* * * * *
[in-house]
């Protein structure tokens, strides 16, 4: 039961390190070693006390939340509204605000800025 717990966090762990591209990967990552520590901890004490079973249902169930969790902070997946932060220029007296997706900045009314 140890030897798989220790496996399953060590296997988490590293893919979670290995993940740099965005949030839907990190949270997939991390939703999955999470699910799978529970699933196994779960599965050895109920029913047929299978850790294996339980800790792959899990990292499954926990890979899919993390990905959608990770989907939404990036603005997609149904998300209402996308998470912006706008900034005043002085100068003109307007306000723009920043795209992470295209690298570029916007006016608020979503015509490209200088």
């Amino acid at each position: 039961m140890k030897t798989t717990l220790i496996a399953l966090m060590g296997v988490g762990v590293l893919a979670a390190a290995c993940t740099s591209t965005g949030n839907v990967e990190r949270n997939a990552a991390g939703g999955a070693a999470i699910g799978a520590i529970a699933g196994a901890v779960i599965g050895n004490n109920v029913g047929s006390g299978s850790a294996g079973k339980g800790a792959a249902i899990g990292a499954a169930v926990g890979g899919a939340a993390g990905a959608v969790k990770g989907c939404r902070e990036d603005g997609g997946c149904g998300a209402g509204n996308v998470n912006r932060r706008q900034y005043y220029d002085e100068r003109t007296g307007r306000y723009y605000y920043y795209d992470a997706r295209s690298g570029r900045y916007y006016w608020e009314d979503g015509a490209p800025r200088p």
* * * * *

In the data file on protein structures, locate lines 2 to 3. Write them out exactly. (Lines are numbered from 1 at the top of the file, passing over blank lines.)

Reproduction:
């Protein structure tokens, strides 16, 4: 039961390190070693006390939340509204605000800025 717990966090762990591209990967990552520590901890004490079973249902169930969790902070997946932060220029007296997706900045009314 140890030897798989220790496996399953060590296997988490590293893919979670290995993940740099965005949030839907990190949270997939991390939703999955999470699910799978529970699933196994779960599965050895109920029913047929299978850790294996339980800790792959899990990292499954926990890979899919993390990905959608990770989907939404990036603005997609149904998300209402996308998470912006706008900034005043002085100068003109307007306000723009920043795209992470295209690298570029916007006016608020979503015509490209200088």
């Amino acid at each position: 039961m140890k030897t798989t717990l220790i496996a399953l966090m060590g296997v988490g762990v590293l893919a979670a390190a290995c993940t740099s591209t965005g949030n839907v990967e990190r949270n997939a990552a991390g939703g999955a070693a999470i699910g799978a520590i529970a699933g196994a901890v779960i599965g050895n004490n109920v029913g047929s006390g299978s850790a294996g079973k339980g800790a792959a249902i899990g990292a499954a169930v926990g890979g899919a939340a993390g990905a959608v969790k990770g989907c939404r902070e990036d603005g997609g997946c149904g998300a209402g509204n996308v998470n912006r932060r706008q900034y005043y220029d002085e100068r003109t007296g307007r306000y723009y605000y920043y795209d992470a997706r295209s690298g570029r900045y916007y006016w608020e009314d979503g015509a490209p800025r200088p």